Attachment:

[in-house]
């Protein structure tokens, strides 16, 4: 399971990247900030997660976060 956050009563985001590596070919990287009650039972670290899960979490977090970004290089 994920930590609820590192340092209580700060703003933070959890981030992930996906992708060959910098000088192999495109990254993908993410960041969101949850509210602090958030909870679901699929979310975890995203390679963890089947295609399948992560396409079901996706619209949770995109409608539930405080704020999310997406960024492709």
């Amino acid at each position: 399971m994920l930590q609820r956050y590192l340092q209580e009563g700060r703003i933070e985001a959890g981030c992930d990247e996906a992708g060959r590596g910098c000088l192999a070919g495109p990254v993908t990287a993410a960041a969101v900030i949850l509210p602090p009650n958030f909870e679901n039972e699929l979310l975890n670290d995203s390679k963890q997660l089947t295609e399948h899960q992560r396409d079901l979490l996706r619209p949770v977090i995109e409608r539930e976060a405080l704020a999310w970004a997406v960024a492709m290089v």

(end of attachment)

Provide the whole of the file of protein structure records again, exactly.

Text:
[in-house]
């Protein structure tokens, strides 16, 4: 399971990247900030997660976060 956050009563985001590596070919990287009650039972670290899960979490977090970004290089 994920930590609820590192340092209580700060703003933070959890981030992930996906992708060959910098000088192999495109990254993908993410960041969101949850509210602090958030909870679901699929979310975890995203390679963890089947295609399948992560396409079901996706619209949770995109409608539930405080704020999310997406960024492709």
């Amino acid at each position: 399971m994920l930590q609820r956050y590192l340092q209580e009563g700060r703003i933070e985001a959890g981030c992930d990247e996906a992708g060959r590596g910098c000088l192999a070919g495109p990254v993908t990287a993410a960041a969101v900030i949850l509210p602090p009650n958030f909870e679901n039972e699929l979310l975890n670290d995203s390679k963890q997660l089947t295609e399948h899960q992560r396409d079901l979490l996706r619209p949770v977090i995109e409608r539930e976060a405080l704020a999310w970004a997406v960024a492709m290089v």